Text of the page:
A neuroimaging study examined the neural correlates of social exclusion and tested the hypothesis that the brain bases of social pain are similar to those of physical pain. Participants were scanned while playing a virtual ball-tossing game in which they were ultimately excluded. Paralleling results from physical pain studies, the anterior cingulate cortex (ACC) was more active during exclusion than during inclusion and correlated positively with self-reported distress. Right ventral prefrontal cortex (RVPFC) was active during exclusion and correlated negatively with self-reported distress. ACC changes mediated the RVPFC-distress correlation, suggesting that RVPFC regulates the distress of social exclusion by disrupting ACC activity.
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              Divide and conquer: a defense of functional localizers.

              Numerous functionally distinct regions of cortex (e.g., V1, MT, the fusiform face area) can be easily identified in any normal human subject in just a few minutes of fMRI scanning. However, the locations of these regions vary across subjects. Investigations of these regions have therefore often used a functional region of interest (fROI) approach in which the region is first identified functionally in each subject individually, before subsequent scans in the same subjects test specific hypotheses concerning that region. This fROI method, which resembled long-established practice in visual neurophysiology, has methodological, statistical, and theoretical advantages over standard alternatives (such as whole-brain analyses of group data): (i) because functional properties are more consistently and robustly associated with fROIs than with locations in stereotaxic space, functional hypotheses concerning fROIs are often the most straightforward to frame, motivate, and test, (ii) because hypotheses are tested in only a handful of fROIs (instead of in tens of thousands of voxels), advance specification of fROIs provides a massive increase in statistical power over whole-brain analyses, and (iii) some fROIs may serve as candidate distinct components of the mind/brain worth investigation as such. Of course fROIs can be productively used in conjunction with other complementary methods. Here, we explain the motivation for and advantages of the fROI approach, and we rebut the criticism of this method offered by Friston et al. (Friston, K., Rotshtein, P., Geng, J., Sterzer, P., Henson, R., in press. A critique of functional localizers. NeuroImage).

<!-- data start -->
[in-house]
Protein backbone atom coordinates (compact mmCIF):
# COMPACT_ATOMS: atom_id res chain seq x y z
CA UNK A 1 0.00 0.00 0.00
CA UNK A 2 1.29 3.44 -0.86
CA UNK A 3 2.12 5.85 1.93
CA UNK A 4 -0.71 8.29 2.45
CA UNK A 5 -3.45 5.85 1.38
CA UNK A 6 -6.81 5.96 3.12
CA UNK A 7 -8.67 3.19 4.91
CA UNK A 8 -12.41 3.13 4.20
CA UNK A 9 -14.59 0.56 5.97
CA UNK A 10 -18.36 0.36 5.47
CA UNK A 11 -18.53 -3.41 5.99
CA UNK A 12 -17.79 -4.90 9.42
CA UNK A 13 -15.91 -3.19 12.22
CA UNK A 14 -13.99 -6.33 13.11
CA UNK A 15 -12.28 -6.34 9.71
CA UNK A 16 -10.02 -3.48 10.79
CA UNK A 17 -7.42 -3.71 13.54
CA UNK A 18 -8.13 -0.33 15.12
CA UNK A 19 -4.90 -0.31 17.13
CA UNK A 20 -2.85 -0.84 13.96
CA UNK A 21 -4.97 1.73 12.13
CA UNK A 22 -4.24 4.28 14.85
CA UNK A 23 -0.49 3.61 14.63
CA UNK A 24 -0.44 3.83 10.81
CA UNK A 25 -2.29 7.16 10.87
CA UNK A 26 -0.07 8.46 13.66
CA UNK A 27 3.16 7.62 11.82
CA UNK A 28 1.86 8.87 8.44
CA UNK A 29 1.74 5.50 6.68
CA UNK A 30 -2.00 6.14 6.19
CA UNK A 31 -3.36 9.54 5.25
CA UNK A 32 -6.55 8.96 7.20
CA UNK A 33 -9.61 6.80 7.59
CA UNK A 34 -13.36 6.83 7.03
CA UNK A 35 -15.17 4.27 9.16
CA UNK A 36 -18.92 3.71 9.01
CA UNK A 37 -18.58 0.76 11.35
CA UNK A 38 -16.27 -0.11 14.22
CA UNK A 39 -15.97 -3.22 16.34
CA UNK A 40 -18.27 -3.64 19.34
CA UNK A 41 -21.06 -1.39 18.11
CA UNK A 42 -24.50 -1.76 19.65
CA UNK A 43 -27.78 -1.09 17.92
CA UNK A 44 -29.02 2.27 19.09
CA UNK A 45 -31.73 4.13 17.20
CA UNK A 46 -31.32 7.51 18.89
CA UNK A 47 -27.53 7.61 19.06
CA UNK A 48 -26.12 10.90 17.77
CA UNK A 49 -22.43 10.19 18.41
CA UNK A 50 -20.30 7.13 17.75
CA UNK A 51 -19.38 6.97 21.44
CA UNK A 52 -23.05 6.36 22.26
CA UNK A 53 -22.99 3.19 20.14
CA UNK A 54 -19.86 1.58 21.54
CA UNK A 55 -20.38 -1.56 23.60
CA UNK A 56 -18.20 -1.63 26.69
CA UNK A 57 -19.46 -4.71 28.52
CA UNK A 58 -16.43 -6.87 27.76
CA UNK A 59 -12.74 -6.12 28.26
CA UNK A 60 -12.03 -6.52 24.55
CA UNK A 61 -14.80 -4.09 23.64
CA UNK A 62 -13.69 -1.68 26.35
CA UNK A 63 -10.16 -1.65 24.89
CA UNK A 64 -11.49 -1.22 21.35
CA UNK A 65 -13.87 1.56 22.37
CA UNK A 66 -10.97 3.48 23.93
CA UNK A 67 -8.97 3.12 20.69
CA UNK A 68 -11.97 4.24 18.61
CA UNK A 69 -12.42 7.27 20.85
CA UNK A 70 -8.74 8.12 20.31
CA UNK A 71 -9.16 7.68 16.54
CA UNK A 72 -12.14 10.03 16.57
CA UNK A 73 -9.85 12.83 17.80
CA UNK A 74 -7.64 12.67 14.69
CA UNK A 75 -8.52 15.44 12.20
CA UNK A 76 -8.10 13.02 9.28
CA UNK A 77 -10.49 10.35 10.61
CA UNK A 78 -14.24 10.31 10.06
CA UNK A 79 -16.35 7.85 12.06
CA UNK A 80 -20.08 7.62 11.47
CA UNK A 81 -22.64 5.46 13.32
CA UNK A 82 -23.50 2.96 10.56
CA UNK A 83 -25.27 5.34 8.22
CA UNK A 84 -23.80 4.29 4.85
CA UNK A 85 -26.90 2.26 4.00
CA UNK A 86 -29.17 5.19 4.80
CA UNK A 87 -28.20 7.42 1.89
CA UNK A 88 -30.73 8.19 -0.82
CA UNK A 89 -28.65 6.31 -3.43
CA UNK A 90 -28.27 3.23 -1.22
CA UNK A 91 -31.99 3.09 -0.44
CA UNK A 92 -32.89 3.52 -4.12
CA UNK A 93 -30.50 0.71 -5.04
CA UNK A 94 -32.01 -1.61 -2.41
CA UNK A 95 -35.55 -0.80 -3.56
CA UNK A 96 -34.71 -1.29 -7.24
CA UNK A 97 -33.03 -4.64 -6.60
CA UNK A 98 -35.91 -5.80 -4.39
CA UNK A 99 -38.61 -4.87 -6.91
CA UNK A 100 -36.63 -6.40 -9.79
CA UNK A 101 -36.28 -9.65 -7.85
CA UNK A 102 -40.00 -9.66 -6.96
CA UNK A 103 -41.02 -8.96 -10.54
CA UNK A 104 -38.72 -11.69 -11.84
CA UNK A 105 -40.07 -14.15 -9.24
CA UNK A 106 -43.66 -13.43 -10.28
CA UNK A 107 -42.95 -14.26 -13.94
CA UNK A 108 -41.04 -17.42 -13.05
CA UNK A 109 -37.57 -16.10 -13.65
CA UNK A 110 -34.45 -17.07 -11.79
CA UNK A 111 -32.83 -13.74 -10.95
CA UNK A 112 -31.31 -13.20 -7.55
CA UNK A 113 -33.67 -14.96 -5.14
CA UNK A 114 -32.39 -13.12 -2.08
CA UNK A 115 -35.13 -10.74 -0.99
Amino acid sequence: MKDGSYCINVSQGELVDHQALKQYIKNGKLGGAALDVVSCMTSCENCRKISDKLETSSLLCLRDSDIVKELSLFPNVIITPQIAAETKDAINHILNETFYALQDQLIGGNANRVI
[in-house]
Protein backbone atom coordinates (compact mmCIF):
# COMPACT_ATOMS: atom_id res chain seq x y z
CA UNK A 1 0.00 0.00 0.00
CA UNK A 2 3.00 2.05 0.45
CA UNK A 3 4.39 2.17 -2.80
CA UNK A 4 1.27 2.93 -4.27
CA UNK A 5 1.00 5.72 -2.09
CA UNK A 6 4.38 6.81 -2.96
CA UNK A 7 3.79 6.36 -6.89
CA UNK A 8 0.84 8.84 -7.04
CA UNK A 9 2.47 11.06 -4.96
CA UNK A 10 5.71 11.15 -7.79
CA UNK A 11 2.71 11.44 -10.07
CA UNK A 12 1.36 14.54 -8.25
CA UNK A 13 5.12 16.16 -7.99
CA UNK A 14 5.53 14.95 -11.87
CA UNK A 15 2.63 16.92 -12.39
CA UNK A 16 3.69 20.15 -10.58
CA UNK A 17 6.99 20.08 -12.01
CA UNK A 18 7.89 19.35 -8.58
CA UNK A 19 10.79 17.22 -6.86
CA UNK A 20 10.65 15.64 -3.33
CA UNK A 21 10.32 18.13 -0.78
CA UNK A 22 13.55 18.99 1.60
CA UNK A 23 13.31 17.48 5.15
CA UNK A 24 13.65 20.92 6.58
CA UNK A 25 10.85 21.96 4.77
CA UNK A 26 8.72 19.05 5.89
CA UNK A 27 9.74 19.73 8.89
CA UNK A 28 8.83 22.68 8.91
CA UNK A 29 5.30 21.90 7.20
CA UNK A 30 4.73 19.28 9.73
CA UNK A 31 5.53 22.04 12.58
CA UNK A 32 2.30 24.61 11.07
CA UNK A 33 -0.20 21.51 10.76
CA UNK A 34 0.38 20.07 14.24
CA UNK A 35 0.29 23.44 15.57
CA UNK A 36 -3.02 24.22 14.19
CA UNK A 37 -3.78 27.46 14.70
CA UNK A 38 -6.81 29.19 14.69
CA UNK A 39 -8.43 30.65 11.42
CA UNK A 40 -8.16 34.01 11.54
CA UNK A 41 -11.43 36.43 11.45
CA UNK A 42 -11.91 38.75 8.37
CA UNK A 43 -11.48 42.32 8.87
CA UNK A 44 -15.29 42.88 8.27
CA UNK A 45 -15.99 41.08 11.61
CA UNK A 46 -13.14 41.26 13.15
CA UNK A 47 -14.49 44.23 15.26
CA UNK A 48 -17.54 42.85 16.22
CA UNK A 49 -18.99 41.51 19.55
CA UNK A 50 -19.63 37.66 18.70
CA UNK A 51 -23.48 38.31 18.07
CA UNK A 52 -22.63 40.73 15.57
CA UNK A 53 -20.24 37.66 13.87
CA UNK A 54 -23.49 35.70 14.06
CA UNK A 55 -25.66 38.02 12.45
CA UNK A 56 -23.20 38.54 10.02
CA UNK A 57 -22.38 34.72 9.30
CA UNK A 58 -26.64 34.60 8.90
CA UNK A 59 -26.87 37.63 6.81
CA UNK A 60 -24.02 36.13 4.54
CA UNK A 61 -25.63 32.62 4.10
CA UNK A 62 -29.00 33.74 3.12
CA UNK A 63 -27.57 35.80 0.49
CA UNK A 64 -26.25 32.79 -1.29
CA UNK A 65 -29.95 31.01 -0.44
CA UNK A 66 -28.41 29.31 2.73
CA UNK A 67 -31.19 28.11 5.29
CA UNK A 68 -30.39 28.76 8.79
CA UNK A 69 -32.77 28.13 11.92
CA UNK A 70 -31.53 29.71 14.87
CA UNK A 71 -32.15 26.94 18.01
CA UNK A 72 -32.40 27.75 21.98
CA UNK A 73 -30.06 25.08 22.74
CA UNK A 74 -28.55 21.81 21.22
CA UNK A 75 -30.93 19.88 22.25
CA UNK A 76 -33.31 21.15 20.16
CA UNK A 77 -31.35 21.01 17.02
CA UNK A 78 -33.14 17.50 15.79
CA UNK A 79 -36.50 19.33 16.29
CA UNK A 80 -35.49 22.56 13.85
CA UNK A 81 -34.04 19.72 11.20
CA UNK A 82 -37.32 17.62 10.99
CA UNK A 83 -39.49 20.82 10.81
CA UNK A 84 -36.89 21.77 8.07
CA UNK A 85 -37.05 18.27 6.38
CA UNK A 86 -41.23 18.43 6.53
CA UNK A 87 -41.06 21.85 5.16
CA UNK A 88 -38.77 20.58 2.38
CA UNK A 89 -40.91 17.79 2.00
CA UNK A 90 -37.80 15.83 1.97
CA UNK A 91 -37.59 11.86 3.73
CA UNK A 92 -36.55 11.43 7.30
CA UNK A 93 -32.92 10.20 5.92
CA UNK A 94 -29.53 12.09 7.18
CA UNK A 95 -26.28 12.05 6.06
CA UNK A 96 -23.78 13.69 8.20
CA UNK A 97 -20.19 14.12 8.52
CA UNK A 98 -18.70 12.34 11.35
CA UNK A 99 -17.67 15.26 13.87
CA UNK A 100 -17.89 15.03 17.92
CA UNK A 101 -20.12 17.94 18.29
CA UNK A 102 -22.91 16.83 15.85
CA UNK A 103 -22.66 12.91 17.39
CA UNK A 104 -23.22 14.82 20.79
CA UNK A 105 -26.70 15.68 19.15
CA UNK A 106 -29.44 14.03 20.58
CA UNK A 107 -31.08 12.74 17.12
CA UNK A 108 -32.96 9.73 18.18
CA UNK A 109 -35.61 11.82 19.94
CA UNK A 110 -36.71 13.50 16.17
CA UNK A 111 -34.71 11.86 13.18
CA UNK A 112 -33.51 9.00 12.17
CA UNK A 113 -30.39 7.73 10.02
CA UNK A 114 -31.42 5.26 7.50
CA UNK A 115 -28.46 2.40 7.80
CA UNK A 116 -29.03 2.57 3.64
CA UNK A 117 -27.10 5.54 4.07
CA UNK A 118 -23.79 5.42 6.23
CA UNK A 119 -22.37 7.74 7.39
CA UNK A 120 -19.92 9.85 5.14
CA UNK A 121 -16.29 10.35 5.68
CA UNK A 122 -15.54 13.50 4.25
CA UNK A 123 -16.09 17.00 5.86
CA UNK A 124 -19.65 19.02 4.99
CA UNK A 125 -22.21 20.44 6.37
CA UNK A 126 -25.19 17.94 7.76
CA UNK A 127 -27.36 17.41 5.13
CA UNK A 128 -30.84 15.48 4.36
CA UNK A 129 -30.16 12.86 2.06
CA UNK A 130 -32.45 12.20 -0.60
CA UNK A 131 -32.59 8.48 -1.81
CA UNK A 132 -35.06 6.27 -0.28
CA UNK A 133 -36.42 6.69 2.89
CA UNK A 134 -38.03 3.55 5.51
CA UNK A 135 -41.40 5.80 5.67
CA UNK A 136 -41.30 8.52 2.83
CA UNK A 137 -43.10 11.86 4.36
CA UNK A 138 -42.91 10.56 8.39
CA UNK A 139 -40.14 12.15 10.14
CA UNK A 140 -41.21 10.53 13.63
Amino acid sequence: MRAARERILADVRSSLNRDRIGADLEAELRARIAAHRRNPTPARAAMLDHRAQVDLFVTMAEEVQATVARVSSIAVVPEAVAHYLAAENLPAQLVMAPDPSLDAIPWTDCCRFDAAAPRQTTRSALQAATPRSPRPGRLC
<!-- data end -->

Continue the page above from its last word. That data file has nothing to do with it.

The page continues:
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                Author and article information

                Journal
                Perspect Psychol Sci
                Perspectives on psychological science : a journal of the Association for Psychological Science
                1745-6916
                1745-6916
                May 2009
                : 4
                : 3
                Affiliations
                [1 ] Massachussetts Institute of Technology, San Diego.
                [2 ] University of California, San Diego.
                [3 ] University of California, San Diego hpashler@ucsd.edu.
                Article
                4/3/274
                10.1111/j.1745-6924.2009.01125.x
                26158964
                © 2009 Association for Psychological Science.